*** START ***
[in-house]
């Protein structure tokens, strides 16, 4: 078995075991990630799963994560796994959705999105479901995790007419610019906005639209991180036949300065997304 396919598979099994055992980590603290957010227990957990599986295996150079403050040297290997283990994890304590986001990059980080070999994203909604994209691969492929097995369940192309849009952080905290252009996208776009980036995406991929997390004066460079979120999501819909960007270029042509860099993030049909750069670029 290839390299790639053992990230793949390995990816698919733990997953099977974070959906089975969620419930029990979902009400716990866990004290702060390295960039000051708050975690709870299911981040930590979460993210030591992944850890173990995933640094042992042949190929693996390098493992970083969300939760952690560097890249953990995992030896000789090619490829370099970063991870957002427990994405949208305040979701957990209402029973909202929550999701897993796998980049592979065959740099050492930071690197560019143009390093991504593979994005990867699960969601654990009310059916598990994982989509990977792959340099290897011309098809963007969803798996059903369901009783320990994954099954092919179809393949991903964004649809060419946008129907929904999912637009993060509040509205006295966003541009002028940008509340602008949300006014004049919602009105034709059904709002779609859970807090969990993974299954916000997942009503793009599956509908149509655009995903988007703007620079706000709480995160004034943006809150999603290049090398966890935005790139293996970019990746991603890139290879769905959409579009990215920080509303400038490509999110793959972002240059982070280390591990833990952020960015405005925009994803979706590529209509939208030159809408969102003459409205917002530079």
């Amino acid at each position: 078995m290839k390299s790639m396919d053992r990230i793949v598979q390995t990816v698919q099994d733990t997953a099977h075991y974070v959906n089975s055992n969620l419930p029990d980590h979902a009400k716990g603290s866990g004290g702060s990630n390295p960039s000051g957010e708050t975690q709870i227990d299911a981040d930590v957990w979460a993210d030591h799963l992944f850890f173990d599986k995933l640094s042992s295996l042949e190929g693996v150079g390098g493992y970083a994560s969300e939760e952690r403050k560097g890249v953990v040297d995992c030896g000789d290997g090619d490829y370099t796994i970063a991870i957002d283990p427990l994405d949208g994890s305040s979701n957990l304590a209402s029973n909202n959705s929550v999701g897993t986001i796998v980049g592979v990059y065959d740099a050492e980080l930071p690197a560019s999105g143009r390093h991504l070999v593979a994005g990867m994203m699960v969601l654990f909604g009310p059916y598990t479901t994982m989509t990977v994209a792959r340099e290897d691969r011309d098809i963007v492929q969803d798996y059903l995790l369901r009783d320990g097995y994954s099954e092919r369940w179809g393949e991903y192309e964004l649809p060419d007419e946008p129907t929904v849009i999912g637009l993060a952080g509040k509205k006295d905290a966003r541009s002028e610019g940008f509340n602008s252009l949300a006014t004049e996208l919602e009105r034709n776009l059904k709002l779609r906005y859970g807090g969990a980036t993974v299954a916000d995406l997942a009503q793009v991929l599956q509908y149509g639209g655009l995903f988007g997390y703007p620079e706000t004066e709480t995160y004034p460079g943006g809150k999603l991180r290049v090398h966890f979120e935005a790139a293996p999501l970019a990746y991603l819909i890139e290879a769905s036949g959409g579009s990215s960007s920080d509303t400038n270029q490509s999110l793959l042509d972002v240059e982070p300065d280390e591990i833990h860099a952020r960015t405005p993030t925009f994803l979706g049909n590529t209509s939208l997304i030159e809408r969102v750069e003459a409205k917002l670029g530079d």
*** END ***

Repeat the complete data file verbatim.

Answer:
[in-house]
């Protein structure tokens, strides 16, 4: 078995075991990630799963994560796994959705999105479901995790007419610019906005639209991180036949300065997304 396919598979099994055992980590603290957010227990957990599986295996150079403050040297290997283990994890304590986001990059980080070999994203909604994209691969492929097995369940192309849009952080905290252009996208776009980036995406991929997390004066460079979120999501819909960007270029042509860099993030049909750069670029 290839390299790639053992990230793949390995990816698919733990997953099977974070959906089975969620419930029990979902009400716990866990004290702060390295960039000051708050975690709870299911981040930590979460993210030591992944850890173990995933640094042992042949190929693996390098493992970083969300939760952690560097890249953990995992030896000789090619490829370099970063991870957002427990994405949208305040979701957990209402029973909202929550999701897993796998980049592979065959740099050492930071690197560019143009390093991504593979994005990867699960969601654990009310059916598990994982989509990977792959340099290897011309098809963007969803798996059903369901009783320990994954099954092919179809393949991903964004649809060419946008129907929904999912637009993060509040509205006295966003541009002028940008509340602008949300006014004049919602009105034709059904709002779609859970807090969990993974299954916000997942009503793009599956509908149509655009995903988007703007620079706000709480995160004034943006809150999603290049090398966890935005790139293996970019990746991603890139290879769905959409579009990215920080509303400038490509999110793959972002240059982070280390591990833990952020960015405005925009994803979706590529209509939208030159809408969102003459409205917002530079």
């Amino acid at each position: 078995m290839k390299s790639m396919d053992r990230i793949v598979q390995t990816v698919q099994d733990t997953a099977h075991y974070v959906n089975s055992n969620l419930p029990d980590h979902a009400k716990g603290s866990g004290g702060s990630n390295p960039s000051g957010e708050t975690q709870i227990d299911a981040d930590v957990w979460a993210d030591h799963l992944f850890f173990d599986k995933l640094s042992s295996l042949e190929g693996v150079g390098g493992y970083a994560s969300e939760e952690r403050k560097g890249v953990v040297d995992c030896g000789d290997g090619d490829y370099t796994i970063a991870i957002d283990p427990l994405d949208g994890s305040s979701n957990l304590a209402s029973n909202n959705s929550v999701g897993t986001i796998v980049g592979v990059y065959d740099a050492e980080l930071p690197a560019s999105g143009r390093h991504l070999v593979a994005g990867m994203m699960v969601l654990f909604g009310p059916y598990t479901t994982m989509t990977v994209a792959r340099e290897d691969r011309d098809i963007v492929q969803d798996y059903l995790l369901r009783d320990g097995y994954s099954e092919r369940w179809g393949e991903y192309e964004l649809p060419d007419e946008p129907t929904v849009i999912g637009l993060a952080g509040k509205k006295d905290a966003r541009s002028e610019g940008f509340n602008s252009l949300a006014t004049e996208l919602e009105r034709n776009l059904k709002l779609r906005y859970g807090g969990a980036t993974v299954a916000d995406l997942a009503q793009v991929l599956q509908y149509g639209g655009l995903f988007g997390y703007p620079e706000t004066e709480t995160y004034p460079g943006g809150k999603l991180r290049v090398h966890f979120e935005a790139a293996p999501l970019a990746y991603l819909i890139e290879a769905s036949g959409g579009s990215s960007s920080d509303t400038n270029q490509s999110l793959l042509d972002v240059e982070p300065d280390e591990i833990h860099a952020r960015t405005p993030t925009f994803l979706g049909n590529t209509s939208l997304i030159e809408r969102v750069e003459a409205k917002l670029g530079d």